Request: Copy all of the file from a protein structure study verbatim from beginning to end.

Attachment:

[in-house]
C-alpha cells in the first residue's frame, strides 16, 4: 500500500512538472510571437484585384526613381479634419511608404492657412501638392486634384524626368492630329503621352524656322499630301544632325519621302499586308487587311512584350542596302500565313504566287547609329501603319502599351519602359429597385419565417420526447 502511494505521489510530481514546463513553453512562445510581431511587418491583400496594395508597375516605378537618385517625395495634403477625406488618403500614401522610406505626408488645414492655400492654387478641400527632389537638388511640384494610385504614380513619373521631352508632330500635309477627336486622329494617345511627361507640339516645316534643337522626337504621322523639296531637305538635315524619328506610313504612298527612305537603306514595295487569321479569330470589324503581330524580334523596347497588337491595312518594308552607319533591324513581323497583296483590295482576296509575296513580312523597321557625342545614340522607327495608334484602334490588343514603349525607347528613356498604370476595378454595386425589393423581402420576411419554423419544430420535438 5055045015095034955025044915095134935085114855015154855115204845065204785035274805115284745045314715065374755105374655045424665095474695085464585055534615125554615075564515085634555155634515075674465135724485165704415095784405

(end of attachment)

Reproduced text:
[in-house]
C-alpha cells in the first residue's frame, strides 16, 4: 500500500512538472510571437484585384526613381479634419511608404492657412501638392486634384524626368492630329503621352524656322499630301544632325519621302499586308487587311512584350542596302500565313504566287547609329501603319502599351519602359429597385419565417420526447 502511494505521489510530481514546463513553453512562445510581431511587418491583400496594395508597375516605378537618385517625395495634403477625406488618403500614401522610406505626408488645414492655400492654387478641400527632389537638388511640384494610385504614380513619373521631352508632330500635309477627336486622329494617345511627361507640339516645316534643337522626337504621322523639296531637305538635315524619328506610313504612298527612305537603306514595295487569321479569330470589324503581330524580334523596347497588337491595312518594308552607319533591324513581323497583296483590295482576296509575296513580312523597321557625342545614340522607327495608334484602334490588343514603349525607347528613356498604370476595378454595386425589393423581402420576411419554423419544430420535438 5055045015095034955025044915095134935085114855015154855115204845065204785035274805115284745045314715065374755105374655045424665095474695085464585055534615125554615075564515085634555155634515075674465135724485165704415095784405